possible explanation for vom Saal's non-monotonic dose-response
relationship in this example is that when acting as hormone mimics--ie.
within the range at which their impact is mediated by their interaction
with estrogen receptors--DES and bisphenol A stimulate prostate
growth. But at higher levels, levels sufficient to be toxic, they
cause damage to the prostate and this toxic effect overwhelms the
The problem for traditional toxicology is that an enlarged prostate
can cause health problems, too. Witness the impact of prostate enlargement
on millions of elder men.
examples of nonmonotonic dose response curves (NMDRC):
October 2006: Environmentally-relevant levels of the phthalate DEHP suppress aromatase activity in the brain of young male rats following perinatal exposure, while higher doses stimulate aromatase. This enzyme is crucial for masculinization of the male brain. The effects differed between males and females, and also differed depending upon when after birth aromatase was measured. Impacts on females were seen at the lowest dose tested, which was calculated to be similar to the median daily intake of German citizens. More...
August 2006: Takano et al. report that the phthalate DEHP alters allergic reactions in mice following low level exposures. Doses at 0.8, 4 and 20 μg increased the invasion of white blood cells compared to controls, with 20 μg having the largest effect. 100 μg had no effect compared to control. 0.8 was the lowest level tested. More...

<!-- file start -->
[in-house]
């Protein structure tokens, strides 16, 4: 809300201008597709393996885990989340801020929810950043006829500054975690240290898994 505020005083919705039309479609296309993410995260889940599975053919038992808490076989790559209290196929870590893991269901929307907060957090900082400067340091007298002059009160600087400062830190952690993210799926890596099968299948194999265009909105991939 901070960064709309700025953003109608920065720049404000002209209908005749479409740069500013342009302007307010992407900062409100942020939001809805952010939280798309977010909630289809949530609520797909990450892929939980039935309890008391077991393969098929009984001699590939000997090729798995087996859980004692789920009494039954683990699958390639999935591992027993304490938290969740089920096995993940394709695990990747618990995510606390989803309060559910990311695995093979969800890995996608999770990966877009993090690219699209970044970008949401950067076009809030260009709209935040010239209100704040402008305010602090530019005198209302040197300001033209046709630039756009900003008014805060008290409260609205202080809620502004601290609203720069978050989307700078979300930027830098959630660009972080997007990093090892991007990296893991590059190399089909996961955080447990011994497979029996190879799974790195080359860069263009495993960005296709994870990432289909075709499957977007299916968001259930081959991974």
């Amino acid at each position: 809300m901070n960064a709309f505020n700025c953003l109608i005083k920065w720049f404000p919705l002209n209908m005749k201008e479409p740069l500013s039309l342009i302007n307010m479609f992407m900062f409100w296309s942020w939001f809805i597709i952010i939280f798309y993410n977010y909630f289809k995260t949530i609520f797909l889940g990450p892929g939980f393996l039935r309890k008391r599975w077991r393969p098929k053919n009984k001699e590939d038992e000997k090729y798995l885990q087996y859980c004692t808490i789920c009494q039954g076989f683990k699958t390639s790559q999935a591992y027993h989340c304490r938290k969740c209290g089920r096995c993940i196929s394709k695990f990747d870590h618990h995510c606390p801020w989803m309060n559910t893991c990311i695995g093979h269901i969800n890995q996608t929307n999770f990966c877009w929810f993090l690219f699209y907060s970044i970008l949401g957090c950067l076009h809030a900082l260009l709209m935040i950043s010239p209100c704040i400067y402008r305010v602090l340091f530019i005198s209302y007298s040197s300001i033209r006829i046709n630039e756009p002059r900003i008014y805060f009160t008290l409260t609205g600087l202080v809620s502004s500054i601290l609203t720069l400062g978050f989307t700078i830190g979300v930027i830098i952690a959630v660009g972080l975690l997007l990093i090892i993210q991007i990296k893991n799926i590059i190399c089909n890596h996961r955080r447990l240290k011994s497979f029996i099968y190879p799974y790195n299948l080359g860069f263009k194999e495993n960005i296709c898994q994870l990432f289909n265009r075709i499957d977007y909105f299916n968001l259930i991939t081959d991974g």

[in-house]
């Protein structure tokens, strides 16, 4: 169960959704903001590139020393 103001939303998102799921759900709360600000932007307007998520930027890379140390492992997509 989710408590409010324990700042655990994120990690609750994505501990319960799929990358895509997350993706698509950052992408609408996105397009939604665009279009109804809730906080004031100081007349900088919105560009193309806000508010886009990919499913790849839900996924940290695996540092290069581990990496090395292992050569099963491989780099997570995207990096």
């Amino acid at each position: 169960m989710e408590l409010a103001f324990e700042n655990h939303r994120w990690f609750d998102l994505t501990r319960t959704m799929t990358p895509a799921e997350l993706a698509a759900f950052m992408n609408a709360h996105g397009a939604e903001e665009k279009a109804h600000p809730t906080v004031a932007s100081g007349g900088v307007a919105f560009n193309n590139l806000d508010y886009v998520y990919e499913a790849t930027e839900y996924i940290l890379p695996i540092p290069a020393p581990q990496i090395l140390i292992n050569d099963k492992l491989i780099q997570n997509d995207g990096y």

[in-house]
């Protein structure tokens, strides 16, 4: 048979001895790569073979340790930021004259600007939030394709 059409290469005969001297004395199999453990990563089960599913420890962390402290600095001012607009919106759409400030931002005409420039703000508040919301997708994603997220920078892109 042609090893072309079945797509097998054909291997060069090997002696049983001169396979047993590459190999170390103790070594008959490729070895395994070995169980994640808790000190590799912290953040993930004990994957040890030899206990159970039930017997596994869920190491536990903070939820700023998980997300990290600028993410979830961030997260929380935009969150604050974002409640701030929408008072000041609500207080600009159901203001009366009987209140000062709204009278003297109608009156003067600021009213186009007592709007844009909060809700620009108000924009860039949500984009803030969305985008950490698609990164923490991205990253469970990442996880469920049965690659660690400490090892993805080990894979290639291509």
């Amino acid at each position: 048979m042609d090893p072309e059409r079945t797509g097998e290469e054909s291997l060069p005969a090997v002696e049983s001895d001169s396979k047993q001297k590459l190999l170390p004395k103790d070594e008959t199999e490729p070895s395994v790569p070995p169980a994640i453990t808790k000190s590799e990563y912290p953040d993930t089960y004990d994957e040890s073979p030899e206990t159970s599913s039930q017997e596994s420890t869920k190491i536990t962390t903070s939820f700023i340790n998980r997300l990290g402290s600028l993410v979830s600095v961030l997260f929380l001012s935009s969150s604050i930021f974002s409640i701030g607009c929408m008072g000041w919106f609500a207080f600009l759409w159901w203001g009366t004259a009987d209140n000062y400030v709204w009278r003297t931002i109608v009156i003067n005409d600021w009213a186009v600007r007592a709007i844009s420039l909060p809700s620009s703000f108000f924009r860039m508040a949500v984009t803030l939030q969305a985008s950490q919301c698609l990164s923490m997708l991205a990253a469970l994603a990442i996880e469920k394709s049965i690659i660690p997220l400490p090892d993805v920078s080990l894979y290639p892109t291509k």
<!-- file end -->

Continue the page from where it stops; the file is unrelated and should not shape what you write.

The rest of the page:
July 2004: Lehmann et al. describe several non-monotonic dose-response curves in a study of the impact of a phthalate on gene expression. The phthalate, di(n-butyl) phthalate, suppresses activity of several genes involved in controlling testosterone synthesis in fetal rats. More...
February 2003: Welshons et al. examine in detail the strong non-monotonic dose-reponse curve displayed by estradiol over a wide range of exposure levels. The conclude that within the range of concentrations of estradiol normally found in serum--high parts per quadrillion to low parts per trillion--, responses to estradiol are mediated by the estrogen receptor. But that at much higher levels, those in the range normally used in toxicological experiments, estradiol's impact is not receptor mediated. More...
2003: Ralph et al. find that prostate cell response to
androgens at low levels of hexachlorobenzene (HCB) is the opposite
of the cellular response at high levels. A classic toxicological
test would have found that the decrease in response disappeared
somewhere below 100 nM (where it crosses the red line) and not bothered
to test at the very low levels beneath that. Those low level effects
may be far more relevant to the formation of prostate cancer than
the high levels.
red line is the level of response obtained by 2.5 nM androgen
dihydrotestosterone without any HCB present.
levels of HCB exposure around 1 nM (parts per billion), Ralph
et al. saw up to a doubling of the androgenic response
in the presence of DHT.
at very high levels, the androgenic response was repressed.
2002: Cavieres et al. find that a common, off-the-shelf
herbicide used to contol dandelions causes fetal loss in mice, with
the highest impact observed at the lowest level tested. More...
2002: Wetherill et al. report a striking NMDRC in studies
of the impact of low-level bisphenol A on prostate tumor proliferation.
1 nanomolar BPA produces a larger impact than 100 nM. More...
2001, Markowski et al. discovered a NMDRC in the effect of
low level dioxin exposure in utero on adult weight of offsprint.
The principal focus of their experiments was on the impact of dioxin
on rat behavior. More...
by Oehlmann et al. examining the effects of octylphenol on
the ramshorn snail Marisa cornuarietis reveal a strongly
non-monotonic dose-response curve for OP's impact on eggs per female
and spawning masses per female. Intermediate doses caused dramatic
increases in egg numbers and spawning mass numbers. More...